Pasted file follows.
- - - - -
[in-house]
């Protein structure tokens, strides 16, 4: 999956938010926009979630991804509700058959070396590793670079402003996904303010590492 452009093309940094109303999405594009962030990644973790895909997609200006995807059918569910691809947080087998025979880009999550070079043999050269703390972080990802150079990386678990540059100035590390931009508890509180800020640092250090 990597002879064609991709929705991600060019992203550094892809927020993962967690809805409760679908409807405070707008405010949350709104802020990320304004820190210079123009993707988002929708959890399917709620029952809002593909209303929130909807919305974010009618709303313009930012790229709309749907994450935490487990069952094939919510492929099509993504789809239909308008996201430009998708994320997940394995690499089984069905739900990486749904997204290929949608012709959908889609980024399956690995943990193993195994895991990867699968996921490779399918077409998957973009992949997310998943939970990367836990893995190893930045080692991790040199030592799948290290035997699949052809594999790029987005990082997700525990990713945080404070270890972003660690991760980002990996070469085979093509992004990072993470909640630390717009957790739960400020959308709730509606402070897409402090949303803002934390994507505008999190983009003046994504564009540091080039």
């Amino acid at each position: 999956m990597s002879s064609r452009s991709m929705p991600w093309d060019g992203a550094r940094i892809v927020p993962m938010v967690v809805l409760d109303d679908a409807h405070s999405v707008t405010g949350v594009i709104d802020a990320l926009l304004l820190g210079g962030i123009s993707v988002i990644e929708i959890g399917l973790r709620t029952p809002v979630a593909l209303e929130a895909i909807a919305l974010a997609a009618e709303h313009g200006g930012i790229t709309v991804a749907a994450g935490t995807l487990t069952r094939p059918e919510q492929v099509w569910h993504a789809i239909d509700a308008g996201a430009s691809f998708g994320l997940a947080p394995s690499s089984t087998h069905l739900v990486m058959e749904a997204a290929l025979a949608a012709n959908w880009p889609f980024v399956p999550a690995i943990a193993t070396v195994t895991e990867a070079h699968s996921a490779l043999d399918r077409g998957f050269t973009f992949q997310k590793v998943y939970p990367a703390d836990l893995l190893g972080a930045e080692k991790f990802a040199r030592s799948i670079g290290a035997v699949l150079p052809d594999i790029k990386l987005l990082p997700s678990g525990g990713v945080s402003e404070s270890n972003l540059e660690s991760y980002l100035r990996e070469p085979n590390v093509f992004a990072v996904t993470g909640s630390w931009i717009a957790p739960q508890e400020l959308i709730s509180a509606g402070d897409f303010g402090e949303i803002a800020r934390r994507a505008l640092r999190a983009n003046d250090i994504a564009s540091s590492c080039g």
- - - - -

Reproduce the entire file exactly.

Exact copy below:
[in-house]
């Protein structure tokens, strides 16, 4: 999956938010926009979630991804509700058959070396590793670079402003996904303010590492 452009093309940094109303999405594009962030990644973790895909997609200006995807059918569910691809947080087998025979880009999550070079043999050269703390972080990802150079990386678990540059100035590390931009508890509180800020640092250090 990597002879064609991709929705991600060019992203550094892809927020993962967690809805409760679908409807405070707008405010949350709104802020990320304004820190210079123009993707988002929708959890399917709620029952809002593909209303929130909807919305974010009618709303313009930012790229709309749907994450935490487990069952094939919510492929099509993504789809239909308008996201430009998708994320997940394995690499089984069905739900990486749904997204290929949608012709959908889609980024399956690995943990193993195994895991990867699968996921490779399918077409998957973009992949997310998943939970990367836990893995190893930045080692991790040199030592799948290290035997699949052809594999790029987005990082997700525990990713945080404070270890972003660690991760980002990996070469085979093509992004990072993470909640630390717009957790739960400020959308709730509606402070897409402090949303803002934390994507505008999190983009003046994504564009540091080039």
């Amino acid at each position: 999956m990597s002879s064609r452009s991709m929705p991600w093309d060019g992203a550094r940094i892809v927020p993962m938010v967690v809805l409760d109303d679908a409807h405070s999405v707008t405010g949350v594009i709104d802020a990320l926009l304004l820190g210079g962030i123009s993707v988002i990644e929708i959890g399917l973790r709620t029952p809002v979630a593909l209303e929130a895909i909807a919305l974010a997609a009618e709303h313009g200006g930012i790229t709309v991804a749907a994450g935490t995807l487990t069952r094939p059918e919510q492929v099509w569910h993504a789809i239909d509700a308008g996201a430009s691809f998708g994320l997940a947080p394995s690499s089984t087998h069905l739900v990486m058959e749904a997204a290929l025979a949608a012709n959908w880009p889609f980024v399956p999550a690995i943990a193993t070396v195994t895991e990867a070079h699968s996921a490779l043999d399918r077409g998957f050269t973009f992949q997310k590793v998943y939970p990367a703390d836990l893995l190893g972080a930045e080692k991790f990802a040199r030592s799948i670079g290290a035997v699949l150079p052809d594999i790029k990386l987005l990082p997700s678990g525990g990713v945080s402003e404070s270890n972003l540059e660690s991760y980002l100035r990996e070469p085979n590390v093509f992004a990072v996904t993470g909640s630390w931009i717009a957790p739960q508890e400020l959308i709730s509180a509606g402070d897409f303010g402090e949303i803002a800020r934390r994507a505008l640092r999190a983009n003046d250090i994504a564009s540091s590492c080039g």